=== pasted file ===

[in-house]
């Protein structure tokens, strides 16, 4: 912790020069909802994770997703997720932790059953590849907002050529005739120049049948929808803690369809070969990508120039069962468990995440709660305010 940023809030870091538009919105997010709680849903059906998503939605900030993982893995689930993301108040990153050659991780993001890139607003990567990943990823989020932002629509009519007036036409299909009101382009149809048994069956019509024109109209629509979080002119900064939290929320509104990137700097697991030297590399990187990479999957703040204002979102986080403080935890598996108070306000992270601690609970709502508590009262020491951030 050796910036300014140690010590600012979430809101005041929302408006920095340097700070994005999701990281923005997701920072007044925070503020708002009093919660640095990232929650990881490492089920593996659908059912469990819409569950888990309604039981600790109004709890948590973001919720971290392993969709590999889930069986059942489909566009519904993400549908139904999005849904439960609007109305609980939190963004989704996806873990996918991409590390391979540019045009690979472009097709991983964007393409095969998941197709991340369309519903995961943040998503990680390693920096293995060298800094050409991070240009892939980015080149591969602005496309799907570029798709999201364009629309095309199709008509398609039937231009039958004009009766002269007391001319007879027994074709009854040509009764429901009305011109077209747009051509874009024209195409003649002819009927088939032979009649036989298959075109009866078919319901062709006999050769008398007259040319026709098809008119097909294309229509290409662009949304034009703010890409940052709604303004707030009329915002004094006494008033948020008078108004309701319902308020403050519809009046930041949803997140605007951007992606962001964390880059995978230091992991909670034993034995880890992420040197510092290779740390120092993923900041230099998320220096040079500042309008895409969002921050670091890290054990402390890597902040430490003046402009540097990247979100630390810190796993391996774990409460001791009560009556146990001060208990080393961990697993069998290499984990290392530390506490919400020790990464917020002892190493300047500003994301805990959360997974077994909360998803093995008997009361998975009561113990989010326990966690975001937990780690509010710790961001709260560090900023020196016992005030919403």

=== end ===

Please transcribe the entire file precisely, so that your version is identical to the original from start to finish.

[in-house]
């Protein structure tokens, strides 16, 4: 912790020069909802994770997703997720932790059953590849907002050529005739120049049948929808803690369809070969990508120039069962468990995440709660305010 940023809030870091538009919105997010709680849903059906998503939605900030993982893995689930993301108040990153050659991780993001890139607003990567990943990823989020932002629509009519007036036409299909009101382009149809048994069956019509024109109209629509979080002119900064939290929320509104990137700097697991030297590399990187990479999957703040204002979102986080403080935890598996108070306000992270601690609970709502508590009262020491951030 050796910036300014140690010590600012979430809101005041929302408006920095340097700070994005999701990281923005997701920072007044925070503020708002009093919660640095990232929650990881490492089920593996659908059912469990819409569950888990309604039981600790109004709890948590973001919720971290392993969709590999889930069986059942489909566009519904993400549908139904999005849904439960609007109305609980939190963004989704996806873990996918991409590390391979540019045009690979472009097709991983964007393409095969998941197709991340369309519903995961943040998503990680390693920096293995060298800094050409991070240009892939980015080149591969602005496309799907570029798709999201364009629309095309199709008509398609039937231009039958004009009766002269007391001319007879027994074709009854040509009764429901009305011109077209747009051509874009024209195409003649002819009927088939032979009649036989298959075109009866078919319901062709006999050769008398007259040319026709098809008119097909294309229509290409662009949304034009703010890409940052709604303004707030009329915002004094006494008033948020008078108004309701319902308020403050519809009046930041949803997140605007951007992606962001964390880059995978230091992991909670034993034995880890992420040197510092290779740390120092993923900041230099998320220096040079500042309008895409969002921050670091890290054990402390890597902040430490003046402009540097990247979100630390810190796993391996774990409460001791009560009556146990001060208990080393961990697993069998290499984990290392530390506490919400020790990464917020002892190493300047500003994301805990959360997974077994909360998803093995008997009361998975009561113990989010326990966690975001937990780690509010710790961001709260560090900023020196016992005030919403």